Infobox Former Country
common_name = Göktürk Empire
native_name = Göktürk Empire
continent = Asia
region = Central AsiaFact|date=October 2008
capital = ÖtükenFact|date=October 2008
year_start = 551
year_end = 747
p1 = Xiongnu
s1 = Uyghur Khaganate
title_leader = Göktürk Khans
leader1 = Tumen Il-Qağan
year_leader1 = 551-553
leader2 = Bagatur-Shad Khieli-Qağan
year_leader2 = 621-630
Turkish: "'Gök Türkler" ) were a Turkic people of ancient Central AsiaFact|date=October 2008. Known in medieval Chinese sources as "T'u küe" (突厥 Tūjué), the Gök türklerFact|date=October 2008 under the leadership of Bumin Khan(d. 552) and his sons succeeded the Xiongnuas the main Turkic power in the regionFact|date=October 2008 and took hold of the lucrative Silk Roadtrade.
The Gök türk rulers originated from the
Ashinatribe, an Altaic peoplewho lived in the northern corner of the area presently called XinjiangFact|date=October 2008. Under their leadership, the Göktürkler rapidly expanded to rule huge territories in north-western China, North Asiaand Eastern Europe(as far west as the Crimea). They were the first Turkic tribe known to use the name "Turk" as a political name.
The state's most famous personalities other than its founder Bumin were princes Kül Tigin and Bilge and the General
Tonyukuk, whose life stories were recorded in the famous Orkhon inscriptions.
The name "Tujue" (like that of
Ashina) appeared in Chinese sources relatively late, the first record being dated 542meaning "strong" or "powerful". [Xue 39-85] Kök-Türks is said to mean "Celestial Turks", but this is contested. Alternate meanings are "Blue Turks", and "Numerous Turks"; as "kök" meant both "sky" and "blue" in the Köktürk language, and a similar sounding word stands for "root"Fact|date=October 2008. This is also consistent with "the cult of heavenly ordained rule" which was a pivotal element of the Altaic political culture before being imported to China. [Wink 64.] Similarly, the name of the ruling Ashina dynasty probably derives from the Khotanese Saka term for "deep blue", "āšše(i)na". [Findley 39.] The name might also derive from a Tungusictribe related to "Aisin". [Zhu 68-91.]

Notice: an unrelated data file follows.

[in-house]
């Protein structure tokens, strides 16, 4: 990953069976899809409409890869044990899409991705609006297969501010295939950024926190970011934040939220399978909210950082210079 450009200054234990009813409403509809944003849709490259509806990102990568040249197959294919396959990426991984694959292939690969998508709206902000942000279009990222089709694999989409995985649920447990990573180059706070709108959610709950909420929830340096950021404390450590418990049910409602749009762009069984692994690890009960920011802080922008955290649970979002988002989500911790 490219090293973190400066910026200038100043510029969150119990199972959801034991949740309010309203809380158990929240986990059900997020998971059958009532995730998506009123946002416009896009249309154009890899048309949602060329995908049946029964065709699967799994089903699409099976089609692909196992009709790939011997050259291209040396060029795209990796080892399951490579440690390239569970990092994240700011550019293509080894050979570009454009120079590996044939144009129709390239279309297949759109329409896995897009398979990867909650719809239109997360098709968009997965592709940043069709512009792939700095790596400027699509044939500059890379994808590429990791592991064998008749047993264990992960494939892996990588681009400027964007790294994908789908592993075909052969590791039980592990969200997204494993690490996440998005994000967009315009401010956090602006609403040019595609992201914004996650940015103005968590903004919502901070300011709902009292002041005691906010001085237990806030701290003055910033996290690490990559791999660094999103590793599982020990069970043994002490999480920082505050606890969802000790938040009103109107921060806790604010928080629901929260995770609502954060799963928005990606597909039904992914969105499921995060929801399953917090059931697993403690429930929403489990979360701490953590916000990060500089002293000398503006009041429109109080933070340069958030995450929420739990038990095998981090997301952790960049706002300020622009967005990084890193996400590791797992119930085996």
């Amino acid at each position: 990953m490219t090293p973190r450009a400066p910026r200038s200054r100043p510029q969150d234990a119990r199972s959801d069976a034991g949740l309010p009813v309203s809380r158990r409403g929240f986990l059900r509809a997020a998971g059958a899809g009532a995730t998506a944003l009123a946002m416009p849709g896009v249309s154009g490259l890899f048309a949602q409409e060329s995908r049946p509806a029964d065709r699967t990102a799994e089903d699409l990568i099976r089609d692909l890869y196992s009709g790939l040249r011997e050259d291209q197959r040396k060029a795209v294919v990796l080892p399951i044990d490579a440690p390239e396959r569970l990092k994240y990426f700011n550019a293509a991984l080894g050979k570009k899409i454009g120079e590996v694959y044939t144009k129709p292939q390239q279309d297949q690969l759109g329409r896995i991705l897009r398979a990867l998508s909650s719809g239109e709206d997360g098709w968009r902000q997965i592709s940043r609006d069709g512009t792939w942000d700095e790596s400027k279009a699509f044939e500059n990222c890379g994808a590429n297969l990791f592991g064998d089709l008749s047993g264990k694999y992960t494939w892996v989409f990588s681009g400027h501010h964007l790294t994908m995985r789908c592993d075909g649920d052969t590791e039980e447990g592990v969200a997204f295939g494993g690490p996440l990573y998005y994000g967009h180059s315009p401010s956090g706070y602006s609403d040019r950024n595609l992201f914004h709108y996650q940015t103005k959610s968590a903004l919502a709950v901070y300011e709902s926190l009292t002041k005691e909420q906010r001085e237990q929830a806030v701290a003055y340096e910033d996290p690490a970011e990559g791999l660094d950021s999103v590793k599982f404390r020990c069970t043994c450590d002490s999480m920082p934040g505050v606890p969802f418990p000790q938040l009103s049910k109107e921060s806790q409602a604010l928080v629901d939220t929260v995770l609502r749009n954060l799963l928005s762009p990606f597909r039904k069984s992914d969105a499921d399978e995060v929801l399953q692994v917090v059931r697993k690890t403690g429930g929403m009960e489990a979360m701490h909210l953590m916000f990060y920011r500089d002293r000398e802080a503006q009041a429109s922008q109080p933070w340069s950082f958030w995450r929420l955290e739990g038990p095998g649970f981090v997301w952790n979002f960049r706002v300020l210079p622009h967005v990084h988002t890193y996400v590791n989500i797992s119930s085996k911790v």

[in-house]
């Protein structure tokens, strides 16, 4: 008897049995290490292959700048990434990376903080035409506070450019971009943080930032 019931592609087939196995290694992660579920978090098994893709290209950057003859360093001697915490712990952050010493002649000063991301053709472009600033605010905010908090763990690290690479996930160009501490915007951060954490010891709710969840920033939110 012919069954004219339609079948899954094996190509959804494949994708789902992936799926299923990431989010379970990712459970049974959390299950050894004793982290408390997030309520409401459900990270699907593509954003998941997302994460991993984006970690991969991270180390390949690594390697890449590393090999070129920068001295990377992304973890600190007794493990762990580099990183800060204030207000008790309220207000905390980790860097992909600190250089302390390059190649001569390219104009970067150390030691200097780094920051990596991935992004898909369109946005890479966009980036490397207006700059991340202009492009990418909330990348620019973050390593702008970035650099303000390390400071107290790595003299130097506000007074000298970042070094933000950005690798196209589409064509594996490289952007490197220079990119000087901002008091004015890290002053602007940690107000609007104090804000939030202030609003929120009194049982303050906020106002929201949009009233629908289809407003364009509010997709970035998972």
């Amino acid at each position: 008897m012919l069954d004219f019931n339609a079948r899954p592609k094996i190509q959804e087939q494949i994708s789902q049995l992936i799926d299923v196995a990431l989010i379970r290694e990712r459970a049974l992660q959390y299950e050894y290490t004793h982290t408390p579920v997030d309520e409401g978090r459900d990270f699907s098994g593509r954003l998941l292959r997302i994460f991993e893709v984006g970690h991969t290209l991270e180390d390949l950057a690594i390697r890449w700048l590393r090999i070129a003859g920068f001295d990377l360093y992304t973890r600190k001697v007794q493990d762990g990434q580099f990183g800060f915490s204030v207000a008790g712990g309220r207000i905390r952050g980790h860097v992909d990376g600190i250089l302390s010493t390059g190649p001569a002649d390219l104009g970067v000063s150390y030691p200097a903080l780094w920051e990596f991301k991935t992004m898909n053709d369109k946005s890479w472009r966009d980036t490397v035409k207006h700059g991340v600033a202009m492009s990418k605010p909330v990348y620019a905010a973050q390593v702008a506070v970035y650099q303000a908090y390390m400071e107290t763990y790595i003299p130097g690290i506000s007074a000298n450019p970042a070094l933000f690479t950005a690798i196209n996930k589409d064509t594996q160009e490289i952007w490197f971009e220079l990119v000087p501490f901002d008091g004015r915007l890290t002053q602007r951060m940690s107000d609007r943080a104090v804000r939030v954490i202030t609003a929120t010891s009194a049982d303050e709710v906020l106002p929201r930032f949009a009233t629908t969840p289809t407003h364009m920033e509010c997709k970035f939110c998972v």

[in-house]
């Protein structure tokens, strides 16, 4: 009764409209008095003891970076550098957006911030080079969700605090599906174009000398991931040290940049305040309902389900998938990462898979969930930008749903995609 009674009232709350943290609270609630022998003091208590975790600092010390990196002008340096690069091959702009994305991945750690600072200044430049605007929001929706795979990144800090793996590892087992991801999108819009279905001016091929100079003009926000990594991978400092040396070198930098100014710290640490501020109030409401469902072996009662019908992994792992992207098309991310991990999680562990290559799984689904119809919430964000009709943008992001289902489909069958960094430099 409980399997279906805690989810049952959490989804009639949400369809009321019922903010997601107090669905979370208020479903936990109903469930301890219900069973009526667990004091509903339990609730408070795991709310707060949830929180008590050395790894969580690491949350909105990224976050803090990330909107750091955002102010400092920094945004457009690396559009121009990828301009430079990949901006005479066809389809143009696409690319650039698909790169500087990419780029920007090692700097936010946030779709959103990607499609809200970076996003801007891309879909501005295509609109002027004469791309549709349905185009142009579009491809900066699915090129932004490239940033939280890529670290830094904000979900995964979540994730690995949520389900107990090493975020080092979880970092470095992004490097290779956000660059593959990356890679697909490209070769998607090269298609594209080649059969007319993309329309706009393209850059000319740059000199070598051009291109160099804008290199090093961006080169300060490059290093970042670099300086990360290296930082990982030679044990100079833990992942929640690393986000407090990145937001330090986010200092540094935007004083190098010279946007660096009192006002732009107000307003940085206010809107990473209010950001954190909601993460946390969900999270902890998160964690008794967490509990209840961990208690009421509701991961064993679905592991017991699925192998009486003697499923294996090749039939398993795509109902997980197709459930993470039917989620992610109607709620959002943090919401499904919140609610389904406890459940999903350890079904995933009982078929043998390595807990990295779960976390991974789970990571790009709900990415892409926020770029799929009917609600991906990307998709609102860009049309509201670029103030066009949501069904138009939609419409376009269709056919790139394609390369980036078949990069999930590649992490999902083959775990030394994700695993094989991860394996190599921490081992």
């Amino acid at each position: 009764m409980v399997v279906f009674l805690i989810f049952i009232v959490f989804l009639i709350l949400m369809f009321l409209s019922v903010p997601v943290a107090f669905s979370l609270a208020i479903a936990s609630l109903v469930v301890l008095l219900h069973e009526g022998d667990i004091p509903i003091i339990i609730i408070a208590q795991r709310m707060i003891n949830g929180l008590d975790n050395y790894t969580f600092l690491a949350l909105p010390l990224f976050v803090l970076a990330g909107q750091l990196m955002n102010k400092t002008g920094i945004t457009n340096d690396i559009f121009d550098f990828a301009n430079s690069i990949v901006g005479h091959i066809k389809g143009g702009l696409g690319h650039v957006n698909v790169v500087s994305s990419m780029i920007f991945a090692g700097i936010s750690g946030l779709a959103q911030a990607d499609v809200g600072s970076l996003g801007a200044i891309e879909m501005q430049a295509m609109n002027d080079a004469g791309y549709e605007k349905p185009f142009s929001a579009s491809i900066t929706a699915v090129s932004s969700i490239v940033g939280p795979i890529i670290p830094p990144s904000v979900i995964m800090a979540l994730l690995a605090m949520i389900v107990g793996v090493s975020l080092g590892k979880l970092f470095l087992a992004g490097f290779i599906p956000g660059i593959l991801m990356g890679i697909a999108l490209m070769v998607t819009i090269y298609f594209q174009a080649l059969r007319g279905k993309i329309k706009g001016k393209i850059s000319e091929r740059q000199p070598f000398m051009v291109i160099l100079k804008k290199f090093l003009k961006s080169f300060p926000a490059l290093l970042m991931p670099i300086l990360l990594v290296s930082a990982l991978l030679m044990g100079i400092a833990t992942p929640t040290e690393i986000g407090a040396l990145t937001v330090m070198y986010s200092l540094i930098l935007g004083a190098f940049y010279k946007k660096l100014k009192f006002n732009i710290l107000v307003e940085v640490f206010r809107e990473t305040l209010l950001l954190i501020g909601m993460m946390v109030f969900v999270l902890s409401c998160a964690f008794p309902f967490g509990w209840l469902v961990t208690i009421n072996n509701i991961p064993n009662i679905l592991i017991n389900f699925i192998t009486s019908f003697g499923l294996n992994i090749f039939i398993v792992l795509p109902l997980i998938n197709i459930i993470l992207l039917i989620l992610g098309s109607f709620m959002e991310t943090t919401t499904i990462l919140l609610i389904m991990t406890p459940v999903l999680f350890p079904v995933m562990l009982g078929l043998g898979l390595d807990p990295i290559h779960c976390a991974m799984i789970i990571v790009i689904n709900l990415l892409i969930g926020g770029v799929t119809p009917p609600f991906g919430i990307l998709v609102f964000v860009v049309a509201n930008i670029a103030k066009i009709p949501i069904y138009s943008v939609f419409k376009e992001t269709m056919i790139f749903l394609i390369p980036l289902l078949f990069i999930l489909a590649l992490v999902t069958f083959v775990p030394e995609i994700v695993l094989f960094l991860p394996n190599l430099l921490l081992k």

According to the ancient
East Asian cosmologyoutlined in the theory of the Five Elements (五行 Wǔ-xíng), to which the Turks have also ascribed since ancient times, the color blue is a symbol representing the eastern direction, and it is associated with good omens. The Guardian Deity of the Eastern Direction is the Azure Dragon. Thus, it would not be surprising if the Göktürks had chosen to call themselves "Blue Turks" in the primary sense of "East Turks", with all the associated connotations of "first," "rising," "dawning," "auspicious," and so forth. Göktürk is pronounced IPA2|ɡʲøkʲˈtʏɾk.
Four hundred years after the collapse of northern
Xiongnupower in Inner Asia, leadership of the Turks was taken over by the GöktürksFact|date=October 2008 after rebelling against the Rouran. Formerly an element of the Xiongnu nomadic confederation, the Göktürks inherited their traditions and administrative experienceFact|date=October 2008. From 552to 745, Göktürk leadership bound together the nomadic Turkic tribes into an empire, which eventually collapsed due to a series of dynastic conflicts. The great difference between the Göktürk Khanate and its Xiongnu predecessor was that the Göktürks' temporary "khans" from the Ashinaclan were "subordinate" to a sovereign authority that was left in the hands of a council of tribal chiefsFact|date=October 2008. The Khanatereceived missionaries from the Buddhists, Manicheans, and Nestorian Christians, but retained their original shamanistic religion, Tengriism. The Göktürks were the first Turkic people to write their language in a runic script.